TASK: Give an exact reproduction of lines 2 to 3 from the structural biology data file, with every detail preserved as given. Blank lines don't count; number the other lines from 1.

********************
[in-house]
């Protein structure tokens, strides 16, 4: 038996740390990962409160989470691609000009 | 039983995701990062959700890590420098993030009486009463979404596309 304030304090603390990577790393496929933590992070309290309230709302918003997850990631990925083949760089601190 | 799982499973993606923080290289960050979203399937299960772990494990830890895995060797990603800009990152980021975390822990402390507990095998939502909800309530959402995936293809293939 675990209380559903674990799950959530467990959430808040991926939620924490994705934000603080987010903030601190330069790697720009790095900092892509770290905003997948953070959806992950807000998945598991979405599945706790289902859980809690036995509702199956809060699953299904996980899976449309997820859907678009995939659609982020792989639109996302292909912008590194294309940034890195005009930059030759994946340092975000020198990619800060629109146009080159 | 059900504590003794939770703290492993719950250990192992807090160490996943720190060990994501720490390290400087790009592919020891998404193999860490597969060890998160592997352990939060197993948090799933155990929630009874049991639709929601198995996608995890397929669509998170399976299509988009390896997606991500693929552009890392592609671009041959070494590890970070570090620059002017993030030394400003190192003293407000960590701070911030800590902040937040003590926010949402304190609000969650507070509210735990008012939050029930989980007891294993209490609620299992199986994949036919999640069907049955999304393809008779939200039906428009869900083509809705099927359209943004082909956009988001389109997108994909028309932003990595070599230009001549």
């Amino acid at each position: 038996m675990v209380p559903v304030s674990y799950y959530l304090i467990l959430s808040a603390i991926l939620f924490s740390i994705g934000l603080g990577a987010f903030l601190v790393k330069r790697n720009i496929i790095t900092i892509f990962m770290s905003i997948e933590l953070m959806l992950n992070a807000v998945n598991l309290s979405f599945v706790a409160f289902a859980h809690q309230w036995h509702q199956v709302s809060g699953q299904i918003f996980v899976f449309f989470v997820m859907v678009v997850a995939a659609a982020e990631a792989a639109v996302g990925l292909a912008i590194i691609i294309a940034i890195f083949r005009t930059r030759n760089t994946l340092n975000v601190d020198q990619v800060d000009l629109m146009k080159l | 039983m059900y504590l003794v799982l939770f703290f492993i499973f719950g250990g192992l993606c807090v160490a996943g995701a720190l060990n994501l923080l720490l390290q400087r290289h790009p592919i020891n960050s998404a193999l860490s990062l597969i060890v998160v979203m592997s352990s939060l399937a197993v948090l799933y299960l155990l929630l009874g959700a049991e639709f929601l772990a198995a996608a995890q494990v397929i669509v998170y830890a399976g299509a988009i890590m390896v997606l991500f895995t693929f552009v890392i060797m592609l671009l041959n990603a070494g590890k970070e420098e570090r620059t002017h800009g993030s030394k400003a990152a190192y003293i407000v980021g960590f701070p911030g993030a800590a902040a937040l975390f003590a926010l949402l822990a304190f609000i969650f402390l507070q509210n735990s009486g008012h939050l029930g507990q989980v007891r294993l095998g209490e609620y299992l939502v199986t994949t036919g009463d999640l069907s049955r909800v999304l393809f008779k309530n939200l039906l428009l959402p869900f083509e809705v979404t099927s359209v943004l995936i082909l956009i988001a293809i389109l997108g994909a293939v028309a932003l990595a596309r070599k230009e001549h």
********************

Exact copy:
């Protein structure tokens, strides 16, 4: 038996740390990962409160989470691609000009 | 039983995701990062959700890590420098993030009486009463979404596309 304030304090603390990577790393496929933590992070309290309230709302918003997850990631990925083949760089601190 | 799982499973993606923080290289960050979203399937299960772990494990830890895995060797990603800009990152980021975390822990402390507990095998939502909800309530959402995936293809293939 675990209380559903674990799950959530467990959430808040991926939620924490994705934000603080987010903030601190330069790697720009790095900092892509770290905003997948953070959806992950807000998945598991979405599945706790289902859980809690036995509702199956809060699953299904996980899976449309997820859907678009995939659609982020792989639109996302292909912008590194294309940034890195005009930059030759994946340092975000020198990619800060629109146009080159 | 059900504590003794939770703290492993719950250990192992807090160490996943720190060990994501720490390290400087790009592919020891998404193999860490597969060890998160592997352990939060197993948090799933155990929630009874049991639709929601198995996608995890397929669509998170399976299509988009390896997606991500693929552009890392592609671009041959070494590890970070570090620059002017993030030394400003190192003293407000960590701070911030800590902040937040003590926010949402304190609000969650507070509210735990008012939050029930989980007891294993209490609620299992199986994949036919999640069907049955999304393809008779939200039906428009869900083509809705099927359209943004082909956009988001389109997108994909028309932003990595070599230009001549």
């Amino acid at each position: 038996m675990v209380p559903v304030s674990y799950y959530l304090i467990l959430s808040a603390i991926l939620f924490s740390i994705g934000l603080g990577a987010f903030l601190v790393k330069r790697n720009i496929i790095t900092i892509f990962m770290s905003i997948e933590l953070m959806l992950n992070a807000v998945n598991l309290s979405f599945v706790a409160f289902a859980h809690q309230w036995h509702q199956v709302s809060g699953q299904i918003f996980v899976f449309f989470v997820m859907v678009v997850a995939a659609a982020e990631a792989a639109v996302g990925l292909a912008i590194i691609i294309a940034i890195f083949r005009t930059r030759n760089t994946l340092n975000v601190d020198q990619v800060d000009l629109m146009k080159l | 039983m059900y504590l003794v799982l939770f703290f492993i499973f719950g250990g192992l993606c807090v160490a996943g995701a720190l060990n994501l923080l720490l390290q400087r290289h790009p592919i020891n960050s998404a193999l860490s990062l597969i060890v998160v979203m592997s352990s939060l399937a197993v948090l799933y299960l155990l929630l009874g959700a049991e639709f929601l772990a198995a996608a995890q494990v397929i669509v998170y830890a399976g299509a988009i890590m390896v997606l991500f895995t693929f552009v890392i060797m592609l671009l041959n990603a070494g590890k970070e420098e570090r620059t002017h800009g993030s030394k400003a990152a190192y003293i407000v980021g960590f701070p911030g993030a800590a902040a937040l975390f003590a926010l949402l822990a304190f609000i969650f402390l507070q509210n735990s009486g008012h939050l029930g507990q989980v007891r294993l095998g209490e609620y299992l939502v199986t994949t036919g009463d999640l069907s049955r909800v999304l393809f008779k309530n939200l039906l428009l959402p869900f083509e809705v979404t099927s359209v943004l995936i082909l956009i988001a293809i389109l997108g994909a293939v028309a932003l990595a596309r070599k230009e001549h």